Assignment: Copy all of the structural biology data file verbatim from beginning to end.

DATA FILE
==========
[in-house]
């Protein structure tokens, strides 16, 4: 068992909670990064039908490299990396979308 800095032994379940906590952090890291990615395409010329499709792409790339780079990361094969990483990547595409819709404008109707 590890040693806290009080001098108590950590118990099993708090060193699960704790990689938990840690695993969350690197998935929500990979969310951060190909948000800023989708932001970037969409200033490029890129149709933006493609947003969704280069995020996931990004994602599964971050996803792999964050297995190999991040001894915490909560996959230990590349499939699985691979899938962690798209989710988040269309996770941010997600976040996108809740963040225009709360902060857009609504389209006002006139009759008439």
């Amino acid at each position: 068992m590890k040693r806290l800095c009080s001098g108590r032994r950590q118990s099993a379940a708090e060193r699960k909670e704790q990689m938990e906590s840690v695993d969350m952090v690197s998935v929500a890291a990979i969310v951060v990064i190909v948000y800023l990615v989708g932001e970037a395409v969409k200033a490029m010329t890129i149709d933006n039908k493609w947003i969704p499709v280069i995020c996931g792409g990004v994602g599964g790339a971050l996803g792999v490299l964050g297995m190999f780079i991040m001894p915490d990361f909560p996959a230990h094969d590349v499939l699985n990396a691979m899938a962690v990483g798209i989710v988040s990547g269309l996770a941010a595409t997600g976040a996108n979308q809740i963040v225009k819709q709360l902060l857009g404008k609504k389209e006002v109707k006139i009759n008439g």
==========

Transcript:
[in-house]
């Protein structure tokens, strides 16, 4: 068992909670990064039908490299990396979308 800095032994379940906590952090890291990615395409010329499709792409790339780079990361094969990483990547595409819709404008109707 590890040693806290009080001098108590950590118990099993708090060193699960704790990689938990840690695993969350690197998935929500990979969310951060190909948000800023989708932001970037969409200033490029890129149709933006493609947003969704280069995020996931990004994602599964971050996803792999964050297995190999991040001894915490909560996959230990590349499939699985691979899938962690798209989710988040269309996770941010997600976040996108809740963040225009709360902060857009609504389209006002006139009759008439």
């Amino acid at each position: 068992m590890k040693r806290l800095c009080s001098g108590r032994r950590q118990s099993a379940a708090e060193r699960k909670e704790q990689m938990e906590s840690v695993d969350m952090v690197s998935v929500a890291a990979i969310v951060v990064i190909v948000y800023l990615v989708g932001e970037a395409v969409k200033a490029m010329t890129i149709d933006n039908k493609w947003i969704p499709v280069i995020c996931g792409g990004v994602g599964g790339a971050l996803g792999v490299l964050g297995m190999f780079i991040m001894p915490d990361f909560p996959a230990h094969d590349v499939l699985n990396a691979m899938a962690v990483g798209i989710v988040s990547g269309l996770a941010a595409t997600g976040a996108n979308q809740i963040v225009k819709q709360l902060l857009g404008k609504k389209e006002v109707k006139i009759n008439g």